[That this House expresses its deep concern at the proposal from the United States administration to impose a 200 per cent. increase in duty on a number of products imported from the European Economic Community; fears in particular that this would have an adverse impact on exports from the United Kingdom of Tanqueray and Beefeater gin; believes that the consequences on price, export levels, and employment would be severe; and urges Her Majesty's Government to do everything in its power to ensure a reconsideration by the United States within the next three weeks.]

These draw attention to the threat posed to the British gin industry by the United States Government, which proposes to put a 200 per cent. increase in tariff on imported gin if the EEC does not make concessions to the United States grain industry. Will my right hon. Friend give time for an urgent debate on this matter, which poses such a serious threat to important British exporters?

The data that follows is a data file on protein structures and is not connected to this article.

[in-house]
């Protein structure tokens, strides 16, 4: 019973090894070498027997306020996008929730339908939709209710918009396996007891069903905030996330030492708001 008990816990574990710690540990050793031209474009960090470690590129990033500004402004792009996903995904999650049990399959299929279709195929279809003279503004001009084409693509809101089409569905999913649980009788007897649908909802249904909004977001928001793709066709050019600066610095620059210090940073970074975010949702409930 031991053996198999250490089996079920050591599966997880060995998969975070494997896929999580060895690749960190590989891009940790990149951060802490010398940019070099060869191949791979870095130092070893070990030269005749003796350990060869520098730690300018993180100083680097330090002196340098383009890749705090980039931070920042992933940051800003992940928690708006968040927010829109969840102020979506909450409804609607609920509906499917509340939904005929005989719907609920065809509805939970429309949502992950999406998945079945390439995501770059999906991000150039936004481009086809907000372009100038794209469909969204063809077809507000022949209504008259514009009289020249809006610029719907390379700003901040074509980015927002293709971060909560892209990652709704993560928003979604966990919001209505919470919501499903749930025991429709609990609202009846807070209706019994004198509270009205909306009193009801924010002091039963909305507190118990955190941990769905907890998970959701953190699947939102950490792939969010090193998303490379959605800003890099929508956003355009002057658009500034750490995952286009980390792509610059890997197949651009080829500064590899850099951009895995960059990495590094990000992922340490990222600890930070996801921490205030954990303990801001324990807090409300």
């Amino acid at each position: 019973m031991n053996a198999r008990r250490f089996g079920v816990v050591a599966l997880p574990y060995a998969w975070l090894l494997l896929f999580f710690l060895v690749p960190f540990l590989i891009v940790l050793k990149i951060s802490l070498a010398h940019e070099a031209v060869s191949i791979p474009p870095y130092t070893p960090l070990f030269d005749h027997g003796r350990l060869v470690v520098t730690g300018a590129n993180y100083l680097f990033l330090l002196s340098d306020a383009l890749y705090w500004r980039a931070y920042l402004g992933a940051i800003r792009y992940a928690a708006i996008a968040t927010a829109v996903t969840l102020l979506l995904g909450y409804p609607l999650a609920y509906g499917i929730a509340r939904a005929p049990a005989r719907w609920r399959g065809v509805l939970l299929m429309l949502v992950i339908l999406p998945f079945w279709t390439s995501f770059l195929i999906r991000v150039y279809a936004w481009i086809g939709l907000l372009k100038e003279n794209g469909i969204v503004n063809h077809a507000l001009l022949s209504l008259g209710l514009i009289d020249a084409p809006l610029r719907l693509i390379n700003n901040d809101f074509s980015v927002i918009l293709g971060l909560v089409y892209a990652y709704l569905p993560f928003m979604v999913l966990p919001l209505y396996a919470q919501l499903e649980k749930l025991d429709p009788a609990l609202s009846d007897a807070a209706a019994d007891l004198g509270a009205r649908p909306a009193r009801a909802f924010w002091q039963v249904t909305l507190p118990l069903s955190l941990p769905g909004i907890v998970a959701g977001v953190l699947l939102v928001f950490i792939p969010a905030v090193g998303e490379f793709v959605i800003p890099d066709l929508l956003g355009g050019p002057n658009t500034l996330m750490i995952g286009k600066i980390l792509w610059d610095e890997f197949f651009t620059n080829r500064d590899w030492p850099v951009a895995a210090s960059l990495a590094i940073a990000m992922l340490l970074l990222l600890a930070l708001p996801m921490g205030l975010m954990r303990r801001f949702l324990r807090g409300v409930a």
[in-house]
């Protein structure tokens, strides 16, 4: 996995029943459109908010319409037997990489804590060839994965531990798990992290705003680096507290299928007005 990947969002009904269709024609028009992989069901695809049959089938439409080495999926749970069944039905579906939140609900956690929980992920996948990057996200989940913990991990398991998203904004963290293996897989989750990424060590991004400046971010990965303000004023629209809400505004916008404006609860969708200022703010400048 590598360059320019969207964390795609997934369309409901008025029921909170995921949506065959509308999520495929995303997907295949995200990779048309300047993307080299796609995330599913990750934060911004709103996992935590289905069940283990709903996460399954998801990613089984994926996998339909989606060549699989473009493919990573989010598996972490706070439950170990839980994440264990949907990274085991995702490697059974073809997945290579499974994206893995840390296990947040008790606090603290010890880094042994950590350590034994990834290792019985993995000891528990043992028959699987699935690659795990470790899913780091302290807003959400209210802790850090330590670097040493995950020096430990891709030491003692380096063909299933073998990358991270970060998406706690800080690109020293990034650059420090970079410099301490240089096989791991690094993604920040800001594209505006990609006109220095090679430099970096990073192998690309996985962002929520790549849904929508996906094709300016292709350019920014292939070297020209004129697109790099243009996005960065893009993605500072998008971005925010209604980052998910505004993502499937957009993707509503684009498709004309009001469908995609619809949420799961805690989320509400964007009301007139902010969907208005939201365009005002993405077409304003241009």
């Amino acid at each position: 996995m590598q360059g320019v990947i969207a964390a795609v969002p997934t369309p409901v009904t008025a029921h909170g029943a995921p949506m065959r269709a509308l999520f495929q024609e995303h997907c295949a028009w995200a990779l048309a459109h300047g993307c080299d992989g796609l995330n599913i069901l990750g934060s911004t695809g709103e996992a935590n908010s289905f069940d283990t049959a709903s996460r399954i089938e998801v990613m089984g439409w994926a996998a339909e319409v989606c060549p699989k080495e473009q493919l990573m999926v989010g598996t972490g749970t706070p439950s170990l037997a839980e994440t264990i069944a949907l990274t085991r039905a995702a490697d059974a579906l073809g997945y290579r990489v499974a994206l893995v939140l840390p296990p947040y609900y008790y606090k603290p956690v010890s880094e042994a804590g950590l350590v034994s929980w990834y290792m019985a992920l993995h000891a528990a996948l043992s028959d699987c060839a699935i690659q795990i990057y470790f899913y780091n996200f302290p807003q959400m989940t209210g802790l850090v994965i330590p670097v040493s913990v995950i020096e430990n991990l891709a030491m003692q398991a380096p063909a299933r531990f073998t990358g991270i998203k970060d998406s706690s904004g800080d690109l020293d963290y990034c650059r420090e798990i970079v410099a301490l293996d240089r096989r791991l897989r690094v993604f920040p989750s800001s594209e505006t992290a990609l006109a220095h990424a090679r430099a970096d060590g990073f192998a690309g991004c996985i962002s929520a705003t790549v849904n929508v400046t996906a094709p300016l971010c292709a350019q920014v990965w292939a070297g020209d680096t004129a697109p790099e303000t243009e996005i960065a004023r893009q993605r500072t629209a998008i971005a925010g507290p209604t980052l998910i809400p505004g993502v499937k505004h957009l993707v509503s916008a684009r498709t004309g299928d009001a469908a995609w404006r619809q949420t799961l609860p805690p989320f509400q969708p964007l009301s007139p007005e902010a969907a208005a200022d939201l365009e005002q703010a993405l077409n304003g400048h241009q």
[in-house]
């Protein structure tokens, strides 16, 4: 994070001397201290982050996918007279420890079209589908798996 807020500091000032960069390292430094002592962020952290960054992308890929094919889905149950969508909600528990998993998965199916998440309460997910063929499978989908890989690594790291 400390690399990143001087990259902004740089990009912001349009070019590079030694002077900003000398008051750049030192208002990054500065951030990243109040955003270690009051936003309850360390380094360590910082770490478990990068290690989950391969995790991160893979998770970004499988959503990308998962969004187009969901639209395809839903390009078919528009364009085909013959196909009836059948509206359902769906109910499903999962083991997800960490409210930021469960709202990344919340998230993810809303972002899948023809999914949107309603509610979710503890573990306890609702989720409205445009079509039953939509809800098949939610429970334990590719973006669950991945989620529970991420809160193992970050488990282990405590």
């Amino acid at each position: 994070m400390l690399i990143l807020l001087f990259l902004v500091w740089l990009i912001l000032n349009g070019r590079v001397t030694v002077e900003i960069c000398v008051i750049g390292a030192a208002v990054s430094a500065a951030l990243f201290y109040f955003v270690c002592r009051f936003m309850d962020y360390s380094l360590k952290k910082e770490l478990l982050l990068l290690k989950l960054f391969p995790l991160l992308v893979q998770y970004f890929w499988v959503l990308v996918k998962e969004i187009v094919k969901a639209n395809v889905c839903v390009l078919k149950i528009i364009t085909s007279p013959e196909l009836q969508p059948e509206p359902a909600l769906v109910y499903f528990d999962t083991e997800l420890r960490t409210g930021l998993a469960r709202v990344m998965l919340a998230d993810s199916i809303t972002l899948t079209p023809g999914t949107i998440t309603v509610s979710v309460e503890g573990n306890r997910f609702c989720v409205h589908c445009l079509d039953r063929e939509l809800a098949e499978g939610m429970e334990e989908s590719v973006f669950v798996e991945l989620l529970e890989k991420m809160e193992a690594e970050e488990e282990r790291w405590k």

Mr. Biffen

The Treasury Bench would immediately be at one with my hon. Friend in being anxious not merely about gin but about the wider issue of a trade war between north America and western Europe. I shall refer my hon. Friend's remarks to my right hon. Friend the Secretary of State for Trade and Industry, but again this could feature as an Adjournment debate.